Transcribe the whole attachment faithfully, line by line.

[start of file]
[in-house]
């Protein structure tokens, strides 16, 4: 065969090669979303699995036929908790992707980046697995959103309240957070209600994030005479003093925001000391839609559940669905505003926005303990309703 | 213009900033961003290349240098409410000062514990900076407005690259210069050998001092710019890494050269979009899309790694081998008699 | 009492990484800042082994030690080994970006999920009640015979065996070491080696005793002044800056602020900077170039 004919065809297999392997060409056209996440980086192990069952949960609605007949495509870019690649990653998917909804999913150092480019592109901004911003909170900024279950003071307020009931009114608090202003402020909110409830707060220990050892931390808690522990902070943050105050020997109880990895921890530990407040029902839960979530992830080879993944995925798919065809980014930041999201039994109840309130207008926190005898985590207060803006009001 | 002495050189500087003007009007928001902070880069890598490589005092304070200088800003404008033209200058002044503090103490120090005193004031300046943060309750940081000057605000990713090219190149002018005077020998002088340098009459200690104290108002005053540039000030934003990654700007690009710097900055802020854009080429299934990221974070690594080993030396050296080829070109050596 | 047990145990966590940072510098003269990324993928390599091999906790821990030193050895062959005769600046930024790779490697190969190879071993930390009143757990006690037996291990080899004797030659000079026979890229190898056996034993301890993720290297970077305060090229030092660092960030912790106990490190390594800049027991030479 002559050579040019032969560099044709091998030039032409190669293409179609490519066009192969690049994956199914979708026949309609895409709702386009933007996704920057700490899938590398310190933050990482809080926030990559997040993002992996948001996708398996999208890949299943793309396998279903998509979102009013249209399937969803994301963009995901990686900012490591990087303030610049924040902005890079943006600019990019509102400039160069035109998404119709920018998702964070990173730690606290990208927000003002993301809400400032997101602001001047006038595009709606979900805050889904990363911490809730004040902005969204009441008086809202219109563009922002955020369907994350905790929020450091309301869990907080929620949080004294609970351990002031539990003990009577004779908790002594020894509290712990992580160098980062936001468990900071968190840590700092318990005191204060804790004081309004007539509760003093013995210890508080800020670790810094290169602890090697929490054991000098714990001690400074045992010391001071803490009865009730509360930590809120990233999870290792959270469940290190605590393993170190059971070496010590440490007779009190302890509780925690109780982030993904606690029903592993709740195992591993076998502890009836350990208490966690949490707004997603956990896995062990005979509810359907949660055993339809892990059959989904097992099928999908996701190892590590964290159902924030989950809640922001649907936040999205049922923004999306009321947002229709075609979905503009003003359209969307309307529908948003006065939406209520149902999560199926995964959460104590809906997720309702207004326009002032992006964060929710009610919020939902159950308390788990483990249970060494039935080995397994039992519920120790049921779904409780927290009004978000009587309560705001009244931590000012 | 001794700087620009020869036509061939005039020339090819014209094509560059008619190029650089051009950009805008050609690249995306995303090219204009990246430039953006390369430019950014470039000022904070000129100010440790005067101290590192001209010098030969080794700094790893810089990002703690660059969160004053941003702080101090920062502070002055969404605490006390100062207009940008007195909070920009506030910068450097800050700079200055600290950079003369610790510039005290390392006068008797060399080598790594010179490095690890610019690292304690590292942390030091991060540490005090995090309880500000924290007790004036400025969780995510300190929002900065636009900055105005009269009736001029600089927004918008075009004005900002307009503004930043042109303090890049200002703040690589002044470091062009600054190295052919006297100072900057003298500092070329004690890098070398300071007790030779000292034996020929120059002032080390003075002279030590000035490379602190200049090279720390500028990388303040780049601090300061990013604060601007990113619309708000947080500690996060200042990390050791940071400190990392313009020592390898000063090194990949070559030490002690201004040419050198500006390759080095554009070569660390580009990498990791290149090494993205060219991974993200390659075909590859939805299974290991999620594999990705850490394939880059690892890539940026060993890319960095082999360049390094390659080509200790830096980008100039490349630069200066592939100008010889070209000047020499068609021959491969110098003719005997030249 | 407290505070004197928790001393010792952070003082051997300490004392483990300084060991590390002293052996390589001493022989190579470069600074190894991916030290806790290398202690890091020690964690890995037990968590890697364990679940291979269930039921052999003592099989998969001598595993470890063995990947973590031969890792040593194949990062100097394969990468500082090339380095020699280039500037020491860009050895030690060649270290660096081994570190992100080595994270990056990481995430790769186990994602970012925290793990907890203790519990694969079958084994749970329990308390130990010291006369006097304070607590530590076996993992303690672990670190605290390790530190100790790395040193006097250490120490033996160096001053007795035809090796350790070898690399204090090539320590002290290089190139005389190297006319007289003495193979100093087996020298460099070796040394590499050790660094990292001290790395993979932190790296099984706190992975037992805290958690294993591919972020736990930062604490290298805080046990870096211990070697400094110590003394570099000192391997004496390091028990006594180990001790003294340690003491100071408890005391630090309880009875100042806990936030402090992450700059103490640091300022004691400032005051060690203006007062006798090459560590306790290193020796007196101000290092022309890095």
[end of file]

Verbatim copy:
[in-house]
């Protein structure tokens, strides 16, 4: 065969090669979303699995036929908790992707980046697995959103309240957070209600994030005479003093925001000391839609559940669905505003926005303990309703 | 213009900033961003290349240098409410000062514990900076407005690259210069050998001092710019890494050269979009899309790694081998008699 | 009492990484800042082994030690080994970006999920009640015979065996070491080696005793002044800056602020900077170039 004919065809297999392997060409056209996440980086192990069952949960609605007949495509870019690649990653998917909804999913150092480019592109901004911003909170900024279950003071307020009931009114608090202003402020909110409830707060220990050892931390808690522990902070943050105050020997109880990895921890530990407040029902839960979530992830080879993944995925798919065809980014930041999201039994109840309130207008926190005898985590207060803006009001 | 002495050189500087003007009007928001902070880069890598490589005092304070200088800003404008033209200058002044503090103490120090005193004031300046943060309750940081000057605000990713090219190149002018005077020998002088340098009459200690104290108002005053540039000030934003990654700007690009710097900055802020854009080429299934990221974070690594080993030396050296080829070109050596 | 047990145990966590940072510098003269990324993928390599091999906790821990030193050895062959005769600046930024790779490697190969190879071993930390009143757990006690037996291990080899004797030659000079026979890229190898056996034993301890993720290297970077305060090229030092660092960030912790106990490190390594800049027991030479 002559050579040019032969560099044709091998030039032409190669293409179609490519066009192969690049994956199914979708026949309609895409709702386009933007996704920057700490899938590398310190933050990482809080926030990559997040993002992996948001996708398996999208890949299943793309396998279903998509979102009013249209399937969803994301963009995901990686900012490591990087303030610049924040902005890079943006600019990019509102400039160069035109998404119709920018998702964070990173730690606290990208927000003002993301809400400032997101602001001047006038595009709606979900805050889904990363911490809730004040902005969204009441008086809202219109563009922002955020369907994350905790929020450091309301869990907080929620949080004294609970351990002031539990003990009577004779908790002594020894509290712990992580160098980062936001468990900071968190840590700092318990005191204060804790004081309004007539509760003093013995210890508080800020670790810094290169602890090697929490054991000098714990001690400074045992010391001071803490009865009730509360930590809120990233999870290792959270469940290190605590393993170190059971070496010590440490007779009190302890509780925690109780982030993904606690029903592993709740195992591993076998502890009836350990208490966690949490707004997603956990896995062990005979509810359907949660055993339809892990059959989904097992099928999908996701190892590590964290159902924030989950809640922001649907936040999205049922923004999306009321947002229709075609979905503009003003359209969307309307529908948003006065939406209520149902999560199926995964959460104590809906997720309702207004326009002032992006964060929710009610919020939902159950308390788990483990249970060494039935080995397994039992519920120790049921779904409780927290009004978000009587309560705001009244931590000012 | 001794700087620009020869036509061939005039020339090819014209094509560059008619190029650089051009950009805008050609690249995306995303090219204009990246430039953006390369430019950014470039000022904070000129100010440790005067101290590192001209010098030969080794700094790893810089990002703690660059969160004053941003702080101090920062502070002055969404605490006390100062207009940008007195909070920009506030910068450097800050700079200055600290950079003369610790510039005290390392006068008797060399080598790594010179490095690890610019690292304690590292942390030091991060540490005090995090309880500000924290007790004036400025969780995510300190929002900065636009900055105005009269009736001029600089927004918008075009004005900002307009503004930043042109303090890049200002703040690589002044470091062009600054190295052919006297100072900057003298500092070329004690890098070398300071007790030779000292034996020929120059002032080390003075002279030590000035490379602190200049090279720390500028990388303040780049601090300061990013604060601007990113619309708000947080500690996060200042990390050791940071400190990392313009020592390898000063090194990949070559030490002690201004040419050198500006390759080095554009070569660390580009990498990791290149090494993205060219991974993200390659075909590859939805299974290991999620594999990705850490394939880059690892890539940026060993890319960095082999360049390094390659080509200790830096980008100039490349630069200066592939100008010889070209000047020499068609021959491969110098003719005997030249 | 407290505070004197928790001393010792952070003082051997300490004392483990300084060991590390002293052996390589001493022989190579470069600074190894991916030290806790290398202690890091020690964690890995037990968590890697364990679940291979269930039921052999003592099989998969001598595993470890063995990947973590031969890792040593194949990062100097394969990468500082090339380095020699280039500037020491860009050895030690060649270290660096081994570190992100080595994270990056990481995430790769186990994602970012925290793990907890203790519990694969079958084994749970329990308390130990010291006369006097304070607590530590076996993992303690672990670190605290390790530190100790790395040193006097250490120490033996160096001053007795035809090796350790070898690399204090090539320590002290290089190139005389190297006319007289003495193979100093087996020298460099070796040394590499050790660094990292001290790395993979932190790296099984706190992975037992805290958690294993591919972020736990930062604490290298805080046990870096211990070697400094110590003394570099000192391997004496390091028990006594180990001790003294340690003491100071408890005391630090309880009875100042806990936030402090992450700059103490640091300022004691400032005051060690203006007062006798090459560590306790290193020796007196101000290092022309890095």